In the wake of Kobe Bryant’s death, basketball game is refuge

Kobe Bryant’s shocking death yesterday hit me on an unexpected level.

When my son broke the news to me, my heart sank. Horrible, sad, tragic…what are the words? There are no words; there are too many words.

It was a moment that smacked me up-side my entire being, soul and body. I realize I am far from alone in this response, especially among zealous sports fans. One who fits that description is my brother and during a text exchange yesterday, he wrote, “A bit numb.”

What is it about this death that has rocked me more than any other public figure’s death in memory? The only comparison is when I found out Len Bias died—then, a short time later, the circumstances leading to his death. I had met Len the previous summer at a basketball camp, and felt some personal connection in that case.

But with Kobe, here’s a man I never knew. At the same time, I felt like I knew him, at least to some degree. He grew up before my eyes, from a 17-year-old kid who was drafted in the first round to a 41-year-old legend whose supreme talent was amplified by his unsurpassed work ethic and determination.

He was my Boston Celtics’ arch nemesis, he was everyone’s nemesis at various times, in fact. For a long time, I didn’t particularly like him. He didn’t much care to be liked, anyway. He developed a reputation as a crybaby, especially through his well-chronicled friction with fellow Lakers star Shaquille O’Neal. Off the court, he was far from perfect.

But over the last decade or so, Kobe had matured and transformed into a new phase of global icon and leader; his post-playing career was shaping up to be something potentially even more extraordinary than his NBA performance.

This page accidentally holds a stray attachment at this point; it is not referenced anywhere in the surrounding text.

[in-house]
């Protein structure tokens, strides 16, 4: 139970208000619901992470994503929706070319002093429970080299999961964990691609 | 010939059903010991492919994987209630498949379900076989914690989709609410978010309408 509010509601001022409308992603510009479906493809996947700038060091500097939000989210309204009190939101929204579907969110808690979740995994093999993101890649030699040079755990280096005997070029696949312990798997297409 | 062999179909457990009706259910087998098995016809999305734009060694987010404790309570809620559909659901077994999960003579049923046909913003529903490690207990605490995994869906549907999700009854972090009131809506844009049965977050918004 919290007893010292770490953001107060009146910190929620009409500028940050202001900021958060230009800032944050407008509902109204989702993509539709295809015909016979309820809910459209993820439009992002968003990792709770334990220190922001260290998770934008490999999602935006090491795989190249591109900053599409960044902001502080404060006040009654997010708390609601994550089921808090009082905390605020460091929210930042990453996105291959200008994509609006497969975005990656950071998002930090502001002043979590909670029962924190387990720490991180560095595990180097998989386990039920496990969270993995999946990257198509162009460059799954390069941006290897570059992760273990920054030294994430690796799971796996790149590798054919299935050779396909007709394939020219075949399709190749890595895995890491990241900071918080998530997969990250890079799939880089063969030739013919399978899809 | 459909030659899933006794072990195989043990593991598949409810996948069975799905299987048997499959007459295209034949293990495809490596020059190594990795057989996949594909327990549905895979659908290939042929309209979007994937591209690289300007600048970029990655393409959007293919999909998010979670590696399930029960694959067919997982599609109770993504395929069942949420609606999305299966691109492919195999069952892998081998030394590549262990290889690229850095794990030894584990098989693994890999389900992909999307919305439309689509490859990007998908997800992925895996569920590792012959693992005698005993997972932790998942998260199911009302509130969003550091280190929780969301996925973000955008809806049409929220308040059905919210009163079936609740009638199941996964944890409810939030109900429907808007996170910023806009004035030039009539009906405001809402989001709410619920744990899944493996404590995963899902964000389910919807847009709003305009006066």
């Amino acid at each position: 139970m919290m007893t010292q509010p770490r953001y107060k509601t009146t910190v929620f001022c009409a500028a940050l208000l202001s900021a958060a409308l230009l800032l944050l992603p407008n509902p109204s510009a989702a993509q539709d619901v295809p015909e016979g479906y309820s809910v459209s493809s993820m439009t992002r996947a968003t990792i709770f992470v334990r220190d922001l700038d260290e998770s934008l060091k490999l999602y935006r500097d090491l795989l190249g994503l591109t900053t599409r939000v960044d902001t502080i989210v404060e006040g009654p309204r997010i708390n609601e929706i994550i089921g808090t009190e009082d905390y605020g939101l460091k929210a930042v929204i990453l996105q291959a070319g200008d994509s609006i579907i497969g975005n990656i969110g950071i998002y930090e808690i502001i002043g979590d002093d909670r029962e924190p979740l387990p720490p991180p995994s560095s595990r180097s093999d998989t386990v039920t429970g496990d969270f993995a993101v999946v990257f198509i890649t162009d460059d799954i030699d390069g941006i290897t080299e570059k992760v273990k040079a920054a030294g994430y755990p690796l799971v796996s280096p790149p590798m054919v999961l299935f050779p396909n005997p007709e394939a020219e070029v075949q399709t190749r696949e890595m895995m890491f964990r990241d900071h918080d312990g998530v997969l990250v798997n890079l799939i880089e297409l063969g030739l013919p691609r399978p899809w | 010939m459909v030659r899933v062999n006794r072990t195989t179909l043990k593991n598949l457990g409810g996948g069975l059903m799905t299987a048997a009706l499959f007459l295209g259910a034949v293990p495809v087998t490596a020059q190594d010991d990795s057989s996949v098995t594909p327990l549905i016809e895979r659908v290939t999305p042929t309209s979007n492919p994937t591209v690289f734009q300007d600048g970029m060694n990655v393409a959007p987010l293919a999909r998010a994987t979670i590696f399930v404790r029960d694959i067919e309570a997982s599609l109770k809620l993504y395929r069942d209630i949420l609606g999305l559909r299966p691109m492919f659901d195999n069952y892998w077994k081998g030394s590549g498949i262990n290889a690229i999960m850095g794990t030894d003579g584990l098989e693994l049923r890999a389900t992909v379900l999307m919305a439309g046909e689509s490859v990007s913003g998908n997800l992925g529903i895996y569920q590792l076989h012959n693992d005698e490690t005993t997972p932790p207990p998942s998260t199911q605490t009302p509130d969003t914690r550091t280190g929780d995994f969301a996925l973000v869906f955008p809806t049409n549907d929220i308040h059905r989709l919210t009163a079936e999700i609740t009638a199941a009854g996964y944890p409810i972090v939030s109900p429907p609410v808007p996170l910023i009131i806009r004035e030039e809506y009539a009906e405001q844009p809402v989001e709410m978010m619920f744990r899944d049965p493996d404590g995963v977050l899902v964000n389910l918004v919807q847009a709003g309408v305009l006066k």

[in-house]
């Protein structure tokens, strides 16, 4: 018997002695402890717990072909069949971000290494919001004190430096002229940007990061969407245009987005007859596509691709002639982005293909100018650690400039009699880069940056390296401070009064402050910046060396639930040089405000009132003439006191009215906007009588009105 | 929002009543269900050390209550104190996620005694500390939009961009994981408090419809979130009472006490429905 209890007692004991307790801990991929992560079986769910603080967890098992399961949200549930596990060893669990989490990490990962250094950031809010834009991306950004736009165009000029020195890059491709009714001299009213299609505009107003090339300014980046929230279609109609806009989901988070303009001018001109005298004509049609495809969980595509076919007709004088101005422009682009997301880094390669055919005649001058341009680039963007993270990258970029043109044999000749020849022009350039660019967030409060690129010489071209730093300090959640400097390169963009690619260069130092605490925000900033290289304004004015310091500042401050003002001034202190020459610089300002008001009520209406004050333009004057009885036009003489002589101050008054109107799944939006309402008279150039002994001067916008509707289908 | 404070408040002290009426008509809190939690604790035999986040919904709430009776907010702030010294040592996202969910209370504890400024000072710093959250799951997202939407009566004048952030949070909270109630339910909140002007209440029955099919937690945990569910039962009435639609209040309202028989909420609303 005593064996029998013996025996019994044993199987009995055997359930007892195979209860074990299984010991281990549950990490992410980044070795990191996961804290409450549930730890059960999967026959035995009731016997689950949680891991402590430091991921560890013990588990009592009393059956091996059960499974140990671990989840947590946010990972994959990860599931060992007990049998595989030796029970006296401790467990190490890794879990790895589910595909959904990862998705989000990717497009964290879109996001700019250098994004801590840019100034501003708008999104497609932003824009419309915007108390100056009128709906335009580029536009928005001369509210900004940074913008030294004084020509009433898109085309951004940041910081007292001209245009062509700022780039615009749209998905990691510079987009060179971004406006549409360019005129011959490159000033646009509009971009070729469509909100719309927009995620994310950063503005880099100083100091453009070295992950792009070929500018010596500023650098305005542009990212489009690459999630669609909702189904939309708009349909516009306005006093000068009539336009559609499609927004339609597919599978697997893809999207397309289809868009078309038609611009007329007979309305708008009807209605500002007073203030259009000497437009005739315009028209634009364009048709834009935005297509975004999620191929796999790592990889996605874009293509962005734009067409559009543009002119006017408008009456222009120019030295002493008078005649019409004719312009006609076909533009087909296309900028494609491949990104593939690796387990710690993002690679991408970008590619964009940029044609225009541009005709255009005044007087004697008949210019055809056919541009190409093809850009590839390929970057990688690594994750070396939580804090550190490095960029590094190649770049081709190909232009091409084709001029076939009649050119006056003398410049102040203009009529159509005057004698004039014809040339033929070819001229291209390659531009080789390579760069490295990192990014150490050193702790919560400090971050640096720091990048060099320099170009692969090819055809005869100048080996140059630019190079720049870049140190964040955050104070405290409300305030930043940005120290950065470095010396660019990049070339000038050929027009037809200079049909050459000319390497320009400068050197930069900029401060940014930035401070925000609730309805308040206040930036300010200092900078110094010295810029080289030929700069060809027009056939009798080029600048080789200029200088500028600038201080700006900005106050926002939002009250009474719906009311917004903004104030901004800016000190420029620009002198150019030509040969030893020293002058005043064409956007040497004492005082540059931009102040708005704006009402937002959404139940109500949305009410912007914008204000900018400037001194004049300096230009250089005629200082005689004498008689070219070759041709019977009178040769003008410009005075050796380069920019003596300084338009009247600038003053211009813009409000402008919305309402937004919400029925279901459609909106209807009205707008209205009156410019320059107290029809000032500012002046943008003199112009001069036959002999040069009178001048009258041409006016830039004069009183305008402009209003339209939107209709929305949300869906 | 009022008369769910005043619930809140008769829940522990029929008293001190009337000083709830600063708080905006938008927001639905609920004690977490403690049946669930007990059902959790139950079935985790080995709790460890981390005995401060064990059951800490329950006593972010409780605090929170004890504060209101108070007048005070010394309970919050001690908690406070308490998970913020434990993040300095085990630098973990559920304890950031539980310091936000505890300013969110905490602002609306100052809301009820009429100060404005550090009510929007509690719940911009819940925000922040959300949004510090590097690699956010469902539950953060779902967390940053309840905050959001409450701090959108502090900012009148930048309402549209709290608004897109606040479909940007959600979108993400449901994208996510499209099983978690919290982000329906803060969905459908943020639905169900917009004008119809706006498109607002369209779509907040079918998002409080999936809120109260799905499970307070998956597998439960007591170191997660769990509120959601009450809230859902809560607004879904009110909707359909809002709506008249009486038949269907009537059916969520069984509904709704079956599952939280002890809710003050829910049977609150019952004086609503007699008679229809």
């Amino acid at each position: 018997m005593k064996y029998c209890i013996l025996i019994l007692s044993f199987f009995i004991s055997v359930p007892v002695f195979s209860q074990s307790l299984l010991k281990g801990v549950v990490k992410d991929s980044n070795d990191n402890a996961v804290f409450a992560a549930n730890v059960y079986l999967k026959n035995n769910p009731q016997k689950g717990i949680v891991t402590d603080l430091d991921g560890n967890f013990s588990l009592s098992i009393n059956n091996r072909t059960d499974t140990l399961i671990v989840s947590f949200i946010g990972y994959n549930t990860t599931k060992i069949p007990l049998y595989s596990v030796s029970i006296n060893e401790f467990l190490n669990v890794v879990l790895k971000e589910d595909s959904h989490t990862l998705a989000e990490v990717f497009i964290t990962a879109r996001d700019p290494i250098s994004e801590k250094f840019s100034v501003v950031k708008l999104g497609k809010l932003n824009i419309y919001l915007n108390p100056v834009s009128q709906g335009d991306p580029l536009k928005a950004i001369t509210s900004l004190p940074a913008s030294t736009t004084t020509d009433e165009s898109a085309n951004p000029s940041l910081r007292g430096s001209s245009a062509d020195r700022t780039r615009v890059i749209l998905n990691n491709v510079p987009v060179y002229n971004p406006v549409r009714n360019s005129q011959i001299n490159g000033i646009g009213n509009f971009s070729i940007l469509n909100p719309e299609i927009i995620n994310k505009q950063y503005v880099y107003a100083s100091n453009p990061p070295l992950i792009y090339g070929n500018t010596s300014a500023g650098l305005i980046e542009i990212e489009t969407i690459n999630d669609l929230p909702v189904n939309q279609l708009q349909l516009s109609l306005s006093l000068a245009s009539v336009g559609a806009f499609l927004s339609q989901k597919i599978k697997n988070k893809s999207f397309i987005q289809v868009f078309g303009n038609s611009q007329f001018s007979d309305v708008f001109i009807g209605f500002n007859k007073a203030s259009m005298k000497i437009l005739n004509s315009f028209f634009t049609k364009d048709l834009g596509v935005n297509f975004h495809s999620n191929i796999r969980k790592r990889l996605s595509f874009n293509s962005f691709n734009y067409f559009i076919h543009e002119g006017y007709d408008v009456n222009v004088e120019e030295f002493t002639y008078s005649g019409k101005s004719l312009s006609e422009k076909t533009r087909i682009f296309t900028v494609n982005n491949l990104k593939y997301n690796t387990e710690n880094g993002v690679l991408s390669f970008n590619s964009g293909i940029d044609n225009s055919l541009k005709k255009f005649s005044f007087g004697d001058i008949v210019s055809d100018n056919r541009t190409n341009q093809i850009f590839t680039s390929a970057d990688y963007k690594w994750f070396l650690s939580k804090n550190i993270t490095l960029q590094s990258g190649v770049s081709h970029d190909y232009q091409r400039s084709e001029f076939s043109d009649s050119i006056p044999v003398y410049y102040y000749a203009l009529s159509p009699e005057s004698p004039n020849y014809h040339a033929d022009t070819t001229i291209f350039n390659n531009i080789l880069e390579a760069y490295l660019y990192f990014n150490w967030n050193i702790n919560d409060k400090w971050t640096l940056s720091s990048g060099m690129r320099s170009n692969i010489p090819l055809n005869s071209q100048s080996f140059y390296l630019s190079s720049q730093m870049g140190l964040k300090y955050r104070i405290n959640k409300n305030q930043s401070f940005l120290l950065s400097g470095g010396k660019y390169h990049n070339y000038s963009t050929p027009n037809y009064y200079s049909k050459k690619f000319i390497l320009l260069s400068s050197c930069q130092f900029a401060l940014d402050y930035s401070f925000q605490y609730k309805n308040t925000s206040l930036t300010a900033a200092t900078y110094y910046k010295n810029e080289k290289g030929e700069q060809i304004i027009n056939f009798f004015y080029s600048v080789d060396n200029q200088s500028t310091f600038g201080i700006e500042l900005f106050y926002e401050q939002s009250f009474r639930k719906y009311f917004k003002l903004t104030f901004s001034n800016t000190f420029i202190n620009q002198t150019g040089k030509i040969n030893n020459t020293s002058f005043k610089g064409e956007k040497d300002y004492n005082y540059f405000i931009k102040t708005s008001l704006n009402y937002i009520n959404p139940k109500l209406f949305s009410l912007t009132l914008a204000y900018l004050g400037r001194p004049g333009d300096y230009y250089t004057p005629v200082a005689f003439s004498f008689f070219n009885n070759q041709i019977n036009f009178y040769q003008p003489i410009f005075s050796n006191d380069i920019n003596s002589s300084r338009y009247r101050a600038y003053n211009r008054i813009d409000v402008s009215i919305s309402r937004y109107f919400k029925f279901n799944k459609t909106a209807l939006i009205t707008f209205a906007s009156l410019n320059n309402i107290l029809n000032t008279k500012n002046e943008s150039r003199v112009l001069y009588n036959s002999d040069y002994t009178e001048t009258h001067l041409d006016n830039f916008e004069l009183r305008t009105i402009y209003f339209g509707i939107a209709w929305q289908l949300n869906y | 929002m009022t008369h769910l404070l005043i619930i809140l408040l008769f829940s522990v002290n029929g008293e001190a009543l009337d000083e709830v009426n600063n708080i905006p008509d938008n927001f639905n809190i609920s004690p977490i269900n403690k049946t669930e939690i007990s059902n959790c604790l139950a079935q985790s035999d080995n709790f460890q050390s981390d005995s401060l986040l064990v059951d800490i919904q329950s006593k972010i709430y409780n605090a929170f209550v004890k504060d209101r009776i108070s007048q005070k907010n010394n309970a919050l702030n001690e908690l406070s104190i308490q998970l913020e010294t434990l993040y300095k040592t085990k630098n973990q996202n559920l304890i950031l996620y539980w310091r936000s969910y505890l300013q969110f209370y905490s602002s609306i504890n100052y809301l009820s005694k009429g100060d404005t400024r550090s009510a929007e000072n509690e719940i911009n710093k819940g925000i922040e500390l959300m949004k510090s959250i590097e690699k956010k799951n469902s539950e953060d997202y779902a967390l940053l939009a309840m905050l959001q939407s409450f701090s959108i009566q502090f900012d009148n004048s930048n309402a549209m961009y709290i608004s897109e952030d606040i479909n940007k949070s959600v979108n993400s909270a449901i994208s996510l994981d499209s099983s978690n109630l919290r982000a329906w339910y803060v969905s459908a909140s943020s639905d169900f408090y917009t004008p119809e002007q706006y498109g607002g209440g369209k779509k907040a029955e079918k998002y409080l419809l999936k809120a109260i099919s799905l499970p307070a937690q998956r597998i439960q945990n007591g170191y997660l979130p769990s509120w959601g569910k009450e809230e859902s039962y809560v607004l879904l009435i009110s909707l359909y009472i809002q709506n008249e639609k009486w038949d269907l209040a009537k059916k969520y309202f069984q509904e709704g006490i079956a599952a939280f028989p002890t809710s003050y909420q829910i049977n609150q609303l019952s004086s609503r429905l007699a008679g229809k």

More than the Kobe who has been, I mourn the Kobe that never got to be. He was blossoming and the world would have been empowered by his future impact. Maybe, if enough of us tap into our inner Mamba, that kind of impact will yet occur as a way of honoring his life and legacy.

Therapy, for me, last night was having a church-league basketball game to play. During pre-game warm-ups, though this shocking development is all I can think about, I make a point of not voicing it. What can be said?

In the pre-game huddle with teammates and opposing team members, our captain offers standard remarks, then concludes it with: “A moment of silence for Kobe.”

There is respectful, reverential, sad silence for a moment. And then we move forward with what we came for. It’s the same thing that prompted Kobe and his daughter, Gianni, to get aboard that chopper with seven others earlier in the day: a basketball game.

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Remembering Len Bias–And Details From ’85 Red Auerbach Basketball Camp

The story-telling process often unfolds in isolation, but shouldn’t be an entirely solo act. Before the story reaches the masses, or even just gets in front of a select group of interested individuals, we ought to arrange for at least one additional set of eyes to review our work.

That’s a lesson I learned in June 1986, after a commentary I wrote on the death of one of basketball’s greatest young talents, Len Bias, appeared in my hometown newspaper, the Marshfield (Ma.) Mariner.